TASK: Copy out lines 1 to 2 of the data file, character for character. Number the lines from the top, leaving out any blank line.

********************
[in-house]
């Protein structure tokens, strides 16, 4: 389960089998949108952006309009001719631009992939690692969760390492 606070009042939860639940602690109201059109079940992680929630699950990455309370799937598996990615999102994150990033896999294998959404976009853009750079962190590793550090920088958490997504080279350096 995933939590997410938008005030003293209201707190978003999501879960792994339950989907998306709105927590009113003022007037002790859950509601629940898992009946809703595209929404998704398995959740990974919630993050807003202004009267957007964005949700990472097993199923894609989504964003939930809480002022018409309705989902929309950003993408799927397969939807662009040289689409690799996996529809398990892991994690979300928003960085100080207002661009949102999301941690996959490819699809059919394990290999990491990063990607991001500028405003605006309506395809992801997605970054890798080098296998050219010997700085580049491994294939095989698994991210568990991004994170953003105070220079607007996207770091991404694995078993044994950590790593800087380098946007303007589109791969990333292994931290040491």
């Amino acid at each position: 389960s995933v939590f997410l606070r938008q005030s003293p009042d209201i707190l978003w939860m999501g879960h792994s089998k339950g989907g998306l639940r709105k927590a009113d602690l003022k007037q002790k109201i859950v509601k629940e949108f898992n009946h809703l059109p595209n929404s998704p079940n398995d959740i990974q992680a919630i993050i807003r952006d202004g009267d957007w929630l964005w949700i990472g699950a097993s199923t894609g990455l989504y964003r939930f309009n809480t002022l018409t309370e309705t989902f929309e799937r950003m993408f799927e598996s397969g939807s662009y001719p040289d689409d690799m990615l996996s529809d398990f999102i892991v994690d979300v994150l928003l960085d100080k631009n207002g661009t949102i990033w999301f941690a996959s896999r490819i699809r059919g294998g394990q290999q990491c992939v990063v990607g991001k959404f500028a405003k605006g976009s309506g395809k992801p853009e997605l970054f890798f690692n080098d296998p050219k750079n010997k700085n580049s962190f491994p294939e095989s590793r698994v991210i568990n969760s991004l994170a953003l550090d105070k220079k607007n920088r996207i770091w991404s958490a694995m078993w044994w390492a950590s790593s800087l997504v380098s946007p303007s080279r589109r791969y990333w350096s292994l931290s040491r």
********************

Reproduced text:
[in-house]
């Protein structure tokens, strides 16, 4: 389960089998949108952006309009001719631009992939690692969760390492 606070009042939860639940602690109201059109079940992680929630699950990455309370799937598996990615999102994150990033896999294998959404976009853009750079962190590793550090920088958490997504080279350096 995933939590997410938008005030003293209201707190978003999501879960792994339950989907998306709105927590009113003022007037002790859950509601629940898992009946809703595209929404998704398995959740990974919630993050807003202004009267957007964005949700990472097993199923894609989504964003939930809480002022018409309705989902929309950003993408799927397969939807662009040289689409690799996996529809398990892991994690979300928003960085100080207002661009949102999301941690996959490819699809059919394990290999990491990063990607991001500028405003605006309506395809992801997605970054890798080098296998050219010997700085580049491994294939095989698994991210568990991004994170953003105070220079607007996207770091991404694995078993044994950590790593800087380098946007303007589109791969990333292994931290040491």